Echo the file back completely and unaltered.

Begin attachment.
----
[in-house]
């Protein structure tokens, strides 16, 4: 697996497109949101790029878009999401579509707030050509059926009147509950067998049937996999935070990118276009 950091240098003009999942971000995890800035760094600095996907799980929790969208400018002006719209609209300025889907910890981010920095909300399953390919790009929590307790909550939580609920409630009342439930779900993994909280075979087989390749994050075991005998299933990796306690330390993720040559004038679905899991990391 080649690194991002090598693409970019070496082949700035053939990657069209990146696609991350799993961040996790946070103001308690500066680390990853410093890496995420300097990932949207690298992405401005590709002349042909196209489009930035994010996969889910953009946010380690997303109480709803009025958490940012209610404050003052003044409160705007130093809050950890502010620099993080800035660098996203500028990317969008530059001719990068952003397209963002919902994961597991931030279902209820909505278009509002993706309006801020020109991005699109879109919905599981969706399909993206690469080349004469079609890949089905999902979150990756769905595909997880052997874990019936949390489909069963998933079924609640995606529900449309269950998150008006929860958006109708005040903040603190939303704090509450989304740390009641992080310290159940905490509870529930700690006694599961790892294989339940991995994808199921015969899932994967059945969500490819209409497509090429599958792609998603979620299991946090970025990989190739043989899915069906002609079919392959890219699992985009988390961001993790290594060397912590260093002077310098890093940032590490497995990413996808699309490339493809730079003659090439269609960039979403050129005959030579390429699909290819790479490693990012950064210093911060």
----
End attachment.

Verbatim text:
[in-house]
């Protein structure tokens, strides 16, 4: 697996497109949101790029878009999401579509707030050509059926009147509950067998049937996999935070990118276009 950091240098003009999942971000995890800035760094600095996907799980929790969208400018002006719209609209300025889907910890981010920095909300399953390919790009929590307790909550939580609920409630009342439930779900993994909280075979087989390749994050075991005998299933990796306690330390993720040559004038679905899991990391 080649690194991002090598693409970019070496082949700035053939990657069209990146696609991350799993961040996790946070103001308690500066680390990853410093890496995420300097990932949207690298992405401005590709002349042909196209489009930035994010996969889910953009946010380690997303109480709803009025958490940012209610404050003052003044409160705007130093809050950890502010620099993080800035660098996203500028990317969008530059001719990068952003397209963002919902994961597991931030279902209820909505278009509002993706309006801020020109991005699109879109919905599981969706399909993206690469080349004469079609890949089905999902979150990756769905595909997880052997874990019936949390489909069963998933079924609640995606529900449309269950998150008006929860958006109708005040903040603190939303704090509450989304740390009641992080310290159940905490509870529930700690006694599961790892294989339940991995994808199921015969899932994967059945969500490819209409497509090429599958792609998603979620299991946090970025990989190739043989899915069906002609079919392959890219699992985009988390961001993790290594060397912590260093002077310098890093940032590490497995990413996808699309490339493809730079003659090439269609960039979403050129005959030579390429699909290819790479490693990012950064210093911060």